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Coping with Holiday Stress and Blues

It’s the most wonderful time of the year.  Or is it? The holidays can be a time of merriment and joy marked by festive parties and family reunions.  But they can also be quite challenging. Despite the great cheer advertised everywhere you look, some people find themselves struggling with stress, anxiety, loneliness and/or depression.  This phenomenon is sometimes called the “holiday blues.”  Add to that things like fatigue, insomnia and seasonal affective disorder (SAD) – which affect many PatientsLikeMe members on a regular basis – and you have the recipe for a perfect holiday storm. Here’s a look at how our patients are attempting to cope with the stresses of the season: “Seeing all the lights, the preparations, the shopping for the holidays makes me dread what is coming.  I try to go to low-key places where there isn’t as much traffic and aren’t as many people.  I try to play down the importance of everything so I don’t become so obsessed with choices and opinions.  I take breaks.  LOTS of breaks.  I try to make sure I take them before I even become overwhelmed in the first place. And I try to find free things to replace some of the …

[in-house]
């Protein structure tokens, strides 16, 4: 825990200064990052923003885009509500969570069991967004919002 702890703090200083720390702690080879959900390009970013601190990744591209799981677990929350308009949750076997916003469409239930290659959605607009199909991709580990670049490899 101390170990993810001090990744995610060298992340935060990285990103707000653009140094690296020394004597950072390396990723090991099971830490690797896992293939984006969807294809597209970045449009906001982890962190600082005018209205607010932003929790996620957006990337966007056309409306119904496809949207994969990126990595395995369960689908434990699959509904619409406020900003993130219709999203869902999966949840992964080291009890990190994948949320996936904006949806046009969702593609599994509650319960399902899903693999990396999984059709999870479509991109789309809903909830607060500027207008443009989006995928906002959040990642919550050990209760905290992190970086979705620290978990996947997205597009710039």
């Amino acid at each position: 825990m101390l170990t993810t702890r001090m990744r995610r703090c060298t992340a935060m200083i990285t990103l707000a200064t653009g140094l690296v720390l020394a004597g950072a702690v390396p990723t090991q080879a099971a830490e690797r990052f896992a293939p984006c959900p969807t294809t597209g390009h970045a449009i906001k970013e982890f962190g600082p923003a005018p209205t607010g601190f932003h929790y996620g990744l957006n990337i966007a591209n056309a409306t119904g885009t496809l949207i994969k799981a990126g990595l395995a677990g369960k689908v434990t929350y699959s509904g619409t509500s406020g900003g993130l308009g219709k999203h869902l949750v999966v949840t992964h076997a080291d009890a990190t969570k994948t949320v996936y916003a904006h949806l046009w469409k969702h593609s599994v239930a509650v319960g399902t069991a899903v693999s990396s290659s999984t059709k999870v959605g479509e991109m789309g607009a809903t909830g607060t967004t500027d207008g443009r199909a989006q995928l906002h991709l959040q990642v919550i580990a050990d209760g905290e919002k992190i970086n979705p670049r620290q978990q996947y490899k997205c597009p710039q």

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A Peek at the November Newsletter for Members

What kinds of things do we cover in our monthly newsletters for members? Take a look at the excerpt below from our November edition. Also, in case you didn’t know, anyone – whether a PatientsLikeMe member or not – can view our current and past newsletters in our Newsletter Archive. See what we’ve been up to recently, and if you are member who’s not opted in to the newsletter, sign up today. MONTHLY MUSINGS “Got dishes in the sink that won’t get washed today. I just feel so worthless. I could lie down and go to sleep right now I’m so tired.” Can you relate to this description of fatigue?  Defined as a feeling of weariness, tiredness or lack of energy, fatigue is the number one symptom reported at PatientsLikeMe.  It affects more than 40,000 of you and plays a role in so many different conditions, from rheumatoid arthritis (RA) to Lyme disease to ALS.  What’s more, over half of you rate your fatigue as “moderate” or “severe.” Yet fatigue can be much more than feeling tired or unmotivated.  As the quote above illustrates, it can also impact your state of mind…and even your physical mobility.  Many of you report fatigue …

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Results from PatientsLikeMe Diabetes Poll